Many (not all) of my friends, subscribers, and clients—as well as a few people I don’t even know—received an email from me that looked something like this:
When I realized what had happened, I began working to send a warning to all my contacts. This was not as easy as I thought it would be. I’m not sure if my desktop mail program couldn’t handle sending hundreds of emails at once, or if the spam/virus had affected my outgoing mail server, but it took me an hour or so to finally send that email. Aargh!
Not my style
But something interesting began to happen while I was frantically fiddling with my account settings: I began to receive emails from people who had received the spam. “Is this really from you?” they asked. “It sounds suspicious, so I don’t want to click on the link until I hear that you really sent it.”
One by one I answered these queries (in addition to continuing to work on a mass email to my contacts). “No, I’ve been hacked. Please do not click the link. I’m trying to warn everyone now. Sorry for the inconvenience.”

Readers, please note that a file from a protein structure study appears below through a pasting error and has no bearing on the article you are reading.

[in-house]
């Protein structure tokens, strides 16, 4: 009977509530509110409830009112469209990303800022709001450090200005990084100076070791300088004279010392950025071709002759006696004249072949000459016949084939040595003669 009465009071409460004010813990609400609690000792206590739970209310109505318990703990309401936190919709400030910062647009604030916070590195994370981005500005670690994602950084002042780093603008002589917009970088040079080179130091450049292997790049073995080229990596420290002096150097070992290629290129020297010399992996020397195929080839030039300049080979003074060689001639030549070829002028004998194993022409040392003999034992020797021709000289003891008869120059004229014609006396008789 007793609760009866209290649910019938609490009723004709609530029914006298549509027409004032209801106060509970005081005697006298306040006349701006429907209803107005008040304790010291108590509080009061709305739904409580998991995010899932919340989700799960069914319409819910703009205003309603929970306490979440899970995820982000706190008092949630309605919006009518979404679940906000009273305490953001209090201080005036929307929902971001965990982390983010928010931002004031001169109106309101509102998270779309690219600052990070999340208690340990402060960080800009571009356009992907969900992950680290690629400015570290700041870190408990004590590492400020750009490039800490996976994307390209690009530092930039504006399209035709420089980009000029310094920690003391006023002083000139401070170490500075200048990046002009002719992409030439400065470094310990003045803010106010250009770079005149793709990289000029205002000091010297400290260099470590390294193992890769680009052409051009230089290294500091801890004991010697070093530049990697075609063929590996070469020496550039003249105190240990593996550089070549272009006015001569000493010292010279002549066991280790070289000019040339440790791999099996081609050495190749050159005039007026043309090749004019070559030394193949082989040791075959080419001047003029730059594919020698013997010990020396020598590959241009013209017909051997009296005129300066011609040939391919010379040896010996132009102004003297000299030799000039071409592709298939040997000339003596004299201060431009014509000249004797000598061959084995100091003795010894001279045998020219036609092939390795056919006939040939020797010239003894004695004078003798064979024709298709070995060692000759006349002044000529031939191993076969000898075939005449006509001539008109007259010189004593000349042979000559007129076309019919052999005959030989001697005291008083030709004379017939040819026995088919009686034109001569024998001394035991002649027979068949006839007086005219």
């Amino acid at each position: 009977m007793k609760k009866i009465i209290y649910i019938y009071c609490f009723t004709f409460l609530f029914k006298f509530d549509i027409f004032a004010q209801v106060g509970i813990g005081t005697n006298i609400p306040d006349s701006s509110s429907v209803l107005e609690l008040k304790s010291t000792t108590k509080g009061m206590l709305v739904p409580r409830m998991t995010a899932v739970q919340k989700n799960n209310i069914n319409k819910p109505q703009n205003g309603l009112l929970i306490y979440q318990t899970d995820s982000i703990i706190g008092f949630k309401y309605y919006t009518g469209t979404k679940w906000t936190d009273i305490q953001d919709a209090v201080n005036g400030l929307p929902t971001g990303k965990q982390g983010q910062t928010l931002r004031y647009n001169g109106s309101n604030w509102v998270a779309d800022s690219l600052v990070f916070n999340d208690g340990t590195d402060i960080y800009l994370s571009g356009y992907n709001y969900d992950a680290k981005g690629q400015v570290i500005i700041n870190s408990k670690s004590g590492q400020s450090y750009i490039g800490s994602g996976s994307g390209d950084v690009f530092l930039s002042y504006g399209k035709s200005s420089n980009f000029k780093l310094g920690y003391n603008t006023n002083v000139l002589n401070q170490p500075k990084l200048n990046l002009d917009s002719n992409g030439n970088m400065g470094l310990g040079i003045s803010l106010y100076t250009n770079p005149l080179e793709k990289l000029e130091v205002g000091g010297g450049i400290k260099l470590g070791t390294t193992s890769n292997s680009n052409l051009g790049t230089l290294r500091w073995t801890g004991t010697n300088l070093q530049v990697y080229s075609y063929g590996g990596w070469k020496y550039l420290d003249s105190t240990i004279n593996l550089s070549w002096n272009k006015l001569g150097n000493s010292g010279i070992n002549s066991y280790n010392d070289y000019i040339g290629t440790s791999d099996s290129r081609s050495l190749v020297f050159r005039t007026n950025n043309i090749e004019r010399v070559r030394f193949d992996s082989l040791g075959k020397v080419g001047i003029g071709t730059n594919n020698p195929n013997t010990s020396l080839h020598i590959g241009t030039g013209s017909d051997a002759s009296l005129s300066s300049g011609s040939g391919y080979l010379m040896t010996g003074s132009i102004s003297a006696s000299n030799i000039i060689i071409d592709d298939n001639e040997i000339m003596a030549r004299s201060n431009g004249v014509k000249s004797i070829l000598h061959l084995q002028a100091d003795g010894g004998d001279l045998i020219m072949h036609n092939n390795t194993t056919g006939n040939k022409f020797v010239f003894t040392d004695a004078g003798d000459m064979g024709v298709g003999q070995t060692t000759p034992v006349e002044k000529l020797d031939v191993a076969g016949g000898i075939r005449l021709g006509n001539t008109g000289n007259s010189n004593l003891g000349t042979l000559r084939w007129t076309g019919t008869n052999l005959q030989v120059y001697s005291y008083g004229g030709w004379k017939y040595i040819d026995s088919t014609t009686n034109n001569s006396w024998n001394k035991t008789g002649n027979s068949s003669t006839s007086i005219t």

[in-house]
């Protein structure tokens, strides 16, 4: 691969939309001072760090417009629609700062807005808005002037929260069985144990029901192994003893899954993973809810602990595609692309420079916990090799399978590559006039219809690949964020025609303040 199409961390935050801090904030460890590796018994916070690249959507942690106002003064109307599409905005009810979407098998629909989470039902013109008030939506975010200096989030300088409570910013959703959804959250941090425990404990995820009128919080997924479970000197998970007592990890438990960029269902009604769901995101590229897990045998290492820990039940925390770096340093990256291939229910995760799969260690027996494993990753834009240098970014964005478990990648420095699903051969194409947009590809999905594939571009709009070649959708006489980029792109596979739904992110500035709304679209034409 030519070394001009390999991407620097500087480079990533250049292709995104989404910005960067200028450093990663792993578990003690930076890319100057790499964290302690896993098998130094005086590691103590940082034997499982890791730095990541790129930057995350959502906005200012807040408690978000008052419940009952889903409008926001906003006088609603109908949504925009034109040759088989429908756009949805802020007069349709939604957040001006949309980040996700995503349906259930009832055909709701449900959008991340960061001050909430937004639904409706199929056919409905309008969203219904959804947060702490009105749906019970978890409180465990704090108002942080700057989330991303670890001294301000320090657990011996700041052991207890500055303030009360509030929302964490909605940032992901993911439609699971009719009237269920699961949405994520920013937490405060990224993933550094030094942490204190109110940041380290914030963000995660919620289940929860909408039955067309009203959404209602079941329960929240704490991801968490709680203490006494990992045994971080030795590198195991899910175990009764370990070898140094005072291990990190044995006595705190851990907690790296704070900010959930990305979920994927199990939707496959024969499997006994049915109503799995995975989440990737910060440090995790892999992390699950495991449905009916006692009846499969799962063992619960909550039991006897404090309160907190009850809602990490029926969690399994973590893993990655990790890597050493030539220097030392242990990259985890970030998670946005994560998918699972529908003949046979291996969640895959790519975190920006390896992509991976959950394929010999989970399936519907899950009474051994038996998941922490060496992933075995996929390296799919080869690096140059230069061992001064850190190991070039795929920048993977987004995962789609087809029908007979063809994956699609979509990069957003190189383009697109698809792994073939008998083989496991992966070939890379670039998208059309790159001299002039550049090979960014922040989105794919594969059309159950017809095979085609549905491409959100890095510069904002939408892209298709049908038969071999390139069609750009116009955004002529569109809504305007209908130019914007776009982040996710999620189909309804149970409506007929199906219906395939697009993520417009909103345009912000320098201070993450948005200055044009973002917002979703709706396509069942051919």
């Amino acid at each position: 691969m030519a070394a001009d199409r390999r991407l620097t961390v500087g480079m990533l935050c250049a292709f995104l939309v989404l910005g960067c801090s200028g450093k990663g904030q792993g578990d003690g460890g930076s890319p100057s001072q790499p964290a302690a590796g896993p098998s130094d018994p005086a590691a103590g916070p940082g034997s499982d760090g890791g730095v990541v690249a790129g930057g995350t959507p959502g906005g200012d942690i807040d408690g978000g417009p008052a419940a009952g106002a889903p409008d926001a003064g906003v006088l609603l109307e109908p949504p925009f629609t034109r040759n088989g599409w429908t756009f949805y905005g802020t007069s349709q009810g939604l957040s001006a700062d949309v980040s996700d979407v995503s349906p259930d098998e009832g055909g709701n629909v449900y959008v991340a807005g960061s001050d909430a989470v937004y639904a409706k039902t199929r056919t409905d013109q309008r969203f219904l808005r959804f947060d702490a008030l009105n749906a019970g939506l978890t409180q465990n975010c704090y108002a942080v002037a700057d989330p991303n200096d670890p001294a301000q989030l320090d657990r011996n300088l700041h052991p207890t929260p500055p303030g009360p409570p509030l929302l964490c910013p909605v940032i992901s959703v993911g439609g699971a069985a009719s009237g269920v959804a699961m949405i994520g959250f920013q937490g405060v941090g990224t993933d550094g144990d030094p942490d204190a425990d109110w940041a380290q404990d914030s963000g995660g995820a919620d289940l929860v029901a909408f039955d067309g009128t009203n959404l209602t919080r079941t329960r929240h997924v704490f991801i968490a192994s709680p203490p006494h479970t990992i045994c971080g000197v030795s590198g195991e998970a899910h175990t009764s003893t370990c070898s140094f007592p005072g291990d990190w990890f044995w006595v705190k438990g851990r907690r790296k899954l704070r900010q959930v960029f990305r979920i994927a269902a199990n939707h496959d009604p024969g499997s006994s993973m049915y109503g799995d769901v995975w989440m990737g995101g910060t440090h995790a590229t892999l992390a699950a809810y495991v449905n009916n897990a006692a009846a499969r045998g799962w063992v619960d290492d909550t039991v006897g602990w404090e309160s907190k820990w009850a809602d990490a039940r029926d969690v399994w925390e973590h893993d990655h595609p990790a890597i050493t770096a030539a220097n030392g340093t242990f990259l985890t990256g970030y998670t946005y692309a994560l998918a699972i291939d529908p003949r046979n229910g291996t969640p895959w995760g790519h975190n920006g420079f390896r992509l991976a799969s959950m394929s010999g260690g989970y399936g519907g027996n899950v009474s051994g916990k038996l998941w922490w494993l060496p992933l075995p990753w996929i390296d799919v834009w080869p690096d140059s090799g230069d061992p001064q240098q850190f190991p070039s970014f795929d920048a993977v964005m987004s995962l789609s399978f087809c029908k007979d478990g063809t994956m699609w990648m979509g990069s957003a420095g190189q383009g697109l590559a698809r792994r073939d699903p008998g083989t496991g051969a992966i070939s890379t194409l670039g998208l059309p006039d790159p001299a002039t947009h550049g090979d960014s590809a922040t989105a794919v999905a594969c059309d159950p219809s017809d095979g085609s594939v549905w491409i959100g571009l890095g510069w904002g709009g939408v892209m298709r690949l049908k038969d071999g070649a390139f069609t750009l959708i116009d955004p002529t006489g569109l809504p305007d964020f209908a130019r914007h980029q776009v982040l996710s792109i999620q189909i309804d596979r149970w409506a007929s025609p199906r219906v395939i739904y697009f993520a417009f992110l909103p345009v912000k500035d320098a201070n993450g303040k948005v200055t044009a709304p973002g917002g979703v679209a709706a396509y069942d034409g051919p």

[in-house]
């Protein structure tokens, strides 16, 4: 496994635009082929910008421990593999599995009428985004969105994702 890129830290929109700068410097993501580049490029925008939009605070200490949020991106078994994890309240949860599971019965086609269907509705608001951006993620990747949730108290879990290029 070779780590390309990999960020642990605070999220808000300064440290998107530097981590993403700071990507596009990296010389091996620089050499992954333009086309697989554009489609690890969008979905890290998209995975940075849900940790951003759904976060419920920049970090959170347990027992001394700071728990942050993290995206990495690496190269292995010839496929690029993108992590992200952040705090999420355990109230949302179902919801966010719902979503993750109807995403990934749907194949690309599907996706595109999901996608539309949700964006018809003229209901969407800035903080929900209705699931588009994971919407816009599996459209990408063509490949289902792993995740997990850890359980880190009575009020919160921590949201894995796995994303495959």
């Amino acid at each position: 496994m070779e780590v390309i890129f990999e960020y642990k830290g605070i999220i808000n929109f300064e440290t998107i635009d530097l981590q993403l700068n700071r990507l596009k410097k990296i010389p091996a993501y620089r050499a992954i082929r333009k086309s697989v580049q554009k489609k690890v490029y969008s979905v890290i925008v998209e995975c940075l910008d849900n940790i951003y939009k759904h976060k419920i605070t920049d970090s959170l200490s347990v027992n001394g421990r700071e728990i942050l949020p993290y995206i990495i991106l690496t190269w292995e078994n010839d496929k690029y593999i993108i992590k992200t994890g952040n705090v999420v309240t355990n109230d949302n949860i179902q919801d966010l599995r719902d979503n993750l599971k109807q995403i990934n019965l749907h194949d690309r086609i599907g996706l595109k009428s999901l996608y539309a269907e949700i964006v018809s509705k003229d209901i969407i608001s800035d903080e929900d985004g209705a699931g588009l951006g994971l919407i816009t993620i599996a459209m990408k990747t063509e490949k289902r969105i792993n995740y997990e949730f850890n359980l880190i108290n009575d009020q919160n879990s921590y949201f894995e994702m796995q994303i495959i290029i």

Everyone was very understanding. But what was interesting was the number of replies that referred to my writing style as the reason they questioned the spam in the first place. These are actual quotes from people who responded:
“The email has run-on sentences which is so not you!”
“Had a feeling it wasn’t you :( ”
“The message just didn’t sound like you. Didn’t open the link.”
“I knew that it was not you. I deleted it.”
And my personal favorite:
“I received the email below this morning but I’m not clicking the link. I am skeptical. I’m pretty sure that if YOU wrote the email you would have capitalized ‘i’, put a period after document, and an apostrophe in ‘its’. Have a good day!”
“No worries—I KNEW you hadn’t sent it and to NOT open it…. Happens to the best of us!”
Can’t fool the tribe
I’ve written before about how I work to intentionally shape my “digital ID.” I have made a choice to be recognizable online. I want my writing style, my personality, my tone, my grammar choices—I want that to be as recognizable as my handwritten signature. I want people who have never met me in person to know my brand.
Last week, that decision paid off. When technology failed me, writing style served as a signal that “I” wasn’t “me.” When someone unfamiliar with my brand tried to usurp it, he failed to fool the LifeLines tribe.
That’s what brand is all about.
What are you doing to make sure people recognize yours?